Chloe's Harvard Book Store reading publicized in The Boston Globe.

"Schama shows herself to have a sure sense of where both the drama and the significance of her story lie." -- The Guardian.

An "engrossing first work." -- The Observer.

"The disarming narrative of an engaging oddball." -- The Telegraph

"A spirited and thought-provoking work." -- The Sunday Times

Review in The New York Times Book Review: "Schama spins a fine story ..."

Review in The Financial Times

Newly Released Books in The New York Times

Chloe Schama named "One to Watch" by The Guardian.

Review in Town & Country

"Relative values: Simon Schama and his daughter Chloë" in

Praise for Wild Romance:

“Chloe Schama will delight her readers. She writes with confidence and passion, yet with a sensitivity for her subject which is wonderfully appealing. I finished the book with regret, wanting more and impatient for a sequel.”—Amanda Foreman, author of Georgiana: Duchess of Devonshire

"Wild Romance is a book that will take you for a whooping ride from the highlands of Scotland to the majestic beauty of Yosemite to the mystical power of Hong Kong Harbor. Our heroine, Teresina, is a woman who fights for a life of conventional marriage, yet in her struggle, discovers she is destined for much more. This is history that reads like quality, page-turning fiction. It is at once riveting and enlightening."—Elin Hilderbrand New York Times bestselling author of Barefoot and The Castaways.

"Bringing together a Victorian novelist’s reach and richness with the discerning intelligence of a twenty first century literary biographer, Chloe Schama creates a thrilling narrative that locates the themes of Victorian scandal and adventure within contemporary feminist values of courage and autonomy. Schama’s fine acrobatic grace enables her to tread the tightrope between the constraints of history and the Wild Romance of an unfulfilled life. This is a work that turns archival materials into the memorable stuff of life—Homi K. Bhabha Anne F. Rothenberg Professor of the Humanities Department of English, Harvard University Director, Humanities Center at Harvard.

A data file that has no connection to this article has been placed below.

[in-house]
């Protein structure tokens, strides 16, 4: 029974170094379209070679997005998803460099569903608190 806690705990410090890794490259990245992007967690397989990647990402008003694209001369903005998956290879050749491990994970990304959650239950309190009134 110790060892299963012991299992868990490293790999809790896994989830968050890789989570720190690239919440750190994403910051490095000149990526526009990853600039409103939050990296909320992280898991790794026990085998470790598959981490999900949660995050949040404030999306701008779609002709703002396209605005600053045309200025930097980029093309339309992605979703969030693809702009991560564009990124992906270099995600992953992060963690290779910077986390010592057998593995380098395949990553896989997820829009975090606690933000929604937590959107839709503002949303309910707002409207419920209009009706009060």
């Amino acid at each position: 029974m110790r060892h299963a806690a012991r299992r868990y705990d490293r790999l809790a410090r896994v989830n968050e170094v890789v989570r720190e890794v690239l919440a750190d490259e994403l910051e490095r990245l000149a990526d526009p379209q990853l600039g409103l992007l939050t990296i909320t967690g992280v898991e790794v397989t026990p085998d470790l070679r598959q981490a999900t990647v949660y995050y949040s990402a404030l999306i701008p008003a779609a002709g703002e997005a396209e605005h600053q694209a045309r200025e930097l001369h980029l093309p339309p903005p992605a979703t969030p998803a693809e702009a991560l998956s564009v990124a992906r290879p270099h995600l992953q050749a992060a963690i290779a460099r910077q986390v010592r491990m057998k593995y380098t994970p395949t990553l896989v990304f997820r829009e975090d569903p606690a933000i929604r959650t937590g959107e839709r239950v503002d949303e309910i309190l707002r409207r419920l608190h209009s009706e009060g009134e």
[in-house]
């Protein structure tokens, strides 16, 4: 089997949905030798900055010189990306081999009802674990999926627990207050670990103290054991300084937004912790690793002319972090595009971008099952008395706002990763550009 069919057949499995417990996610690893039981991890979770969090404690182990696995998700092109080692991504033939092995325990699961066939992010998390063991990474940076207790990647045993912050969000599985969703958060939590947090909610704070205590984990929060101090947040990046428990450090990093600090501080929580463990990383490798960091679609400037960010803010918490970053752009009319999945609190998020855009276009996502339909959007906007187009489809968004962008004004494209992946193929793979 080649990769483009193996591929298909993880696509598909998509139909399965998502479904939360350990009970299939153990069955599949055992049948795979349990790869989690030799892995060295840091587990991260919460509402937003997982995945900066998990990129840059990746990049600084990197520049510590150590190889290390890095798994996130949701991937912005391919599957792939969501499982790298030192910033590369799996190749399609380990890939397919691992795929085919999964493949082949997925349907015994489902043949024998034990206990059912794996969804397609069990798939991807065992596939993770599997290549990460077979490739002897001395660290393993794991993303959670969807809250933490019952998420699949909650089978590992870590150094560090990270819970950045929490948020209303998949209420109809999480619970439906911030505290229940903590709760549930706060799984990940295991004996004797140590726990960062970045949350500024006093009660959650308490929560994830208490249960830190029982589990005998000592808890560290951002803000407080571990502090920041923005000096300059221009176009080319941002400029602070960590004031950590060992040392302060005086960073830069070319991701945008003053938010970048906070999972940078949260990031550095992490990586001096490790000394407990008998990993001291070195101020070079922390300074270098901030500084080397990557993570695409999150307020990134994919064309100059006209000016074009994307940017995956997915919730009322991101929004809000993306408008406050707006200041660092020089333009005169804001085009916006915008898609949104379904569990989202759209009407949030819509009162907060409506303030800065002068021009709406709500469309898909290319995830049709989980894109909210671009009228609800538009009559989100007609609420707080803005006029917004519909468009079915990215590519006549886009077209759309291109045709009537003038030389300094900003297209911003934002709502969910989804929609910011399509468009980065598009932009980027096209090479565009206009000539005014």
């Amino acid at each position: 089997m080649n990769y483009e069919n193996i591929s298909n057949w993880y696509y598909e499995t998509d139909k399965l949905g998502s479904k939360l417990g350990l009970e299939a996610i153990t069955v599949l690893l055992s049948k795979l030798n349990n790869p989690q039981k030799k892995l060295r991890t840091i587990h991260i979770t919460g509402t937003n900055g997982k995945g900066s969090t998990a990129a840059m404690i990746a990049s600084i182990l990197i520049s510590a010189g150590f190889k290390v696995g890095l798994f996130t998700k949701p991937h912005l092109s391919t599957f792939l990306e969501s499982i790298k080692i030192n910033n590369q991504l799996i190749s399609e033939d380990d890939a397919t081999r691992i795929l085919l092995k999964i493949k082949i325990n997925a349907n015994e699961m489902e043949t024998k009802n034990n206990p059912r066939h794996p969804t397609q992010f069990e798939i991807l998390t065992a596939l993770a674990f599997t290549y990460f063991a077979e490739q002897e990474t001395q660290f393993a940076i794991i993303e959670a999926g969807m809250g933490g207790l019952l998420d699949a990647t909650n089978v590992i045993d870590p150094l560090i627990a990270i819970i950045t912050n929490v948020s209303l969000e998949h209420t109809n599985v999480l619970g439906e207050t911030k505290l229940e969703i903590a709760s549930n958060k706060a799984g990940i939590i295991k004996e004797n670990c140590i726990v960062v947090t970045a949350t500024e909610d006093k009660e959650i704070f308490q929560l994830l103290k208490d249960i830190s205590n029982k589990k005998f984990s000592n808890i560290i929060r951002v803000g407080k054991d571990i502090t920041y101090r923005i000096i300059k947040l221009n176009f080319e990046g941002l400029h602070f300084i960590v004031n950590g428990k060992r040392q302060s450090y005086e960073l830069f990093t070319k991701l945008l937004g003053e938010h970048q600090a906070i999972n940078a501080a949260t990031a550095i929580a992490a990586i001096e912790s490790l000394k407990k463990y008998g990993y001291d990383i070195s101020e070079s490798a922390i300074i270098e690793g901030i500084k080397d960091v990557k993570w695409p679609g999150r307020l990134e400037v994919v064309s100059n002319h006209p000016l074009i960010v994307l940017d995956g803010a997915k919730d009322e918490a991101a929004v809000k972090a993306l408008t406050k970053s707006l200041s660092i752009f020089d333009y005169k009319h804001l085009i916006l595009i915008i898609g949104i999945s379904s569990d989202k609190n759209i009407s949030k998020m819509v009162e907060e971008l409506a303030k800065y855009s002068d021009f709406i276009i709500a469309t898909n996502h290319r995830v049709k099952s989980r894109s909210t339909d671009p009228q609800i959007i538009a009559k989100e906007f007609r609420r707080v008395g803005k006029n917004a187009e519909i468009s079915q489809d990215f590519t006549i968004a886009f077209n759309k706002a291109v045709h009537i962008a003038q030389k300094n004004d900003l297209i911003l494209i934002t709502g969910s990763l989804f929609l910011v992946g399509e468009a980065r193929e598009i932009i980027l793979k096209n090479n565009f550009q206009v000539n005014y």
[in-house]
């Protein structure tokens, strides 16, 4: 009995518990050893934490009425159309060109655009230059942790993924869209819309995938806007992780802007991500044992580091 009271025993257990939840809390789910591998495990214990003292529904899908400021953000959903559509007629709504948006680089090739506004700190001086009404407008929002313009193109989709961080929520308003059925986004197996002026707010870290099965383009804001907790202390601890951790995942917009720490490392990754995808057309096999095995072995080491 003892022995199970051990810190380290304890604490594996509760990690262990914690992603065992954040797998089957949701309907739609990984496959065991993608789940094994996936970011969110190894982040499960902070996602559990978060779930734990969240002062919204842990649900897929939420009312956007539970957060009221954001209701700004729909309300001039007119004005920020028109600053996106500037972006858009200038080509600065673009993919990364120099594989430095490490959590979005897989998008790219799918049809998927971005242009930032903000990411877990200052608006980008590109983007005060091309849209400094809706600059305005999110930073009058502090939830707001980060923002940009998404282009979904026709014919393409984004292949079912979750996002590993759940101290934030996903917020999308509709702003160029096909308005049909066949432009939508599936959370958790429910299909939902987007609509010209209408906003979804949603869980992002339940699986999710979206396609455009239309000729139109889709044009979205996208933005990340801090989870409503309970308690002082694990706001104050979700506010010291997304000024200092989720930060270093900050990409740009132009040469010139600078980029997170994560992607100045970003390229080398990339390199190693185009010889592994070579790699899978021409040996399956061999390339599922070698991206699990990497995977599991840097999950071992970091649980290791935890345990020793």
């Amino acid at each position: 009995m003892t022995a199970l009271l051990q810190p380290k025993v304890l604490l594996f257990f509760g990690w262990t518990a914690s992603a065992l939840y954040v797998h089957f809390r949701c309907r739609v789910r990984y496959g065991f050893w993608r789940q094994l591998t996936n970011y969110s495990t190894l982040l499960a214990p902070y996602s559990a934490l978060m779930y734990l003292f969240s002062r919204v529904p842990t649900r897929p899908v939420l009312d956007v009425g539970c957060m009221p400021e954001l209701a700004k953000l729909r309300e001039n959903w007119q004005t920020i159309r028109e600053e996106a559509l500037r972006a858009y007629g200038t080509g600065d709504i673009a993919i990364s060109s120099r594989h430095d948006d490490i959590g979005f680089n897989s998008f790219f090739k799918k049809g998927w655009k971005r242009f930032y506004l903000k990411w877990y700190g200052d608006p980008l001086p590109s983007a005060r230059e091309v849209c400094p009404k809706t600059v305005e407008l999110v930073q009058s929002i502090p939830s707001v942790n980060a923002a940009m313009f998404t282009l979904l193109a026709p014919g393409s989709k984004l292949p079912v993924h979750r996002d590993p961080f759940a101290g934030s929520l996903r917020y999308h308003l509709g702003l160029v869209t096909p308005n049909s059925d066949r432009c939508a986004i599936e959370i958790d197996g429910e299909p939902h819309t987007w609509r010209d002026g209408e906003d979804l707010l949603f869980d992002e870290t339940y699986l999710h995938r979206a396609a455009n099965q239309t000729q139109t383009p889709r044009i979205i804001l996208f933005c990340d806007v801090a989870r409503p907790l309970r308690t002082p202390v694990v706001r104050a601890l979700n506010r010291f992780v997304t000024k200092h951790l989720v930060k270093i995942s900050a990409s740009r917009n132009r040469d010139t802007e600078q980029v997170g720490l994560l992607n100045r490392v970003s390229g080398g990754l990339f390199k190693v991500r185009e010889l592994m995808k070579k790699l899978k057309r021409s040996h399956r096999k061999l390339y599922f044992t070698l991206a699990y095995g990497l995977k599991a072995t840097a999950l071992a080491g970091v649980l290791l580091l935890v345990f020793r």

"A journalist pursues an abandoned Victorian wife who turned her plight into a surprising career as a writer and world traveler. Schama stumbled on the scandalous story of Theresa Longworth Yelverton and her bigamist husband in a footnote about the origins of the Wilkie Collins novel Man and Wife. The several trials in Dublin and Edinburgh during the 1860s, which attempted to ascertain whether William Charles Yelverton had actually married Theresa or not before he married someone else, created enormous publicity at the time and challenged disparate laws governing marriage, especially between people of different faiths (she was Catholic, he was not). The two met on a steamer headed to Dover in 1852. Theresa was a 17-year-old convent-educated daughter of a Manchester silk manufacturer, and William was a 28-year-old Irish aristocrat in the Royal Artillery. After meeting, she boldly wrote to him a slew of fulsome correspondence that would later be used in the trials to discredit her. Schama chronicles their two marriage ceremonies, one informally performed in Scotland, the other in an Irish church, but neither had witnesses because Yelverton’s family would not abide marrying a Catholic and he possessed a “labyrinth” of inheritance difficulties. Shortly thereafter, William married another woman, and Theresa appealed to the public prosecutor in Edinburgh. Throughout the various trials and appeals, Theresa became a public advocate of marriage-law reforms. She was portrayed as young woman corrupted by her French education and by novels, immodest and unfeminine in her bold assertions that women could enjoy productive pursuits. Restless and constantly seeking, she later wrote novels and autobiographical accounts of her travels to America, Southeast Asia and South Africa, among others. She was, writes Schama, “perhaps the first woman to turn unwanted celebrity into a journalistic advantage.” A compelling footnote that could ignite interest in Yelverton’s work."—Kirkus Reviews

“Schama breathes new life into the story of one woman’s dogged determination to salvage her tattered reputation and forge an independent life for herself in the aftermath of a publicly debated scandal and a failed marriage.”—Booklist.

“A nonfiction debut most writers only dream abo...Chloe Schama’s retelling of the history of one of Victorian England's most notorious scandals reads like a novel itself history buffs and those who enjoy a good, old-fashioned scandal will find charm here”—Library Journal.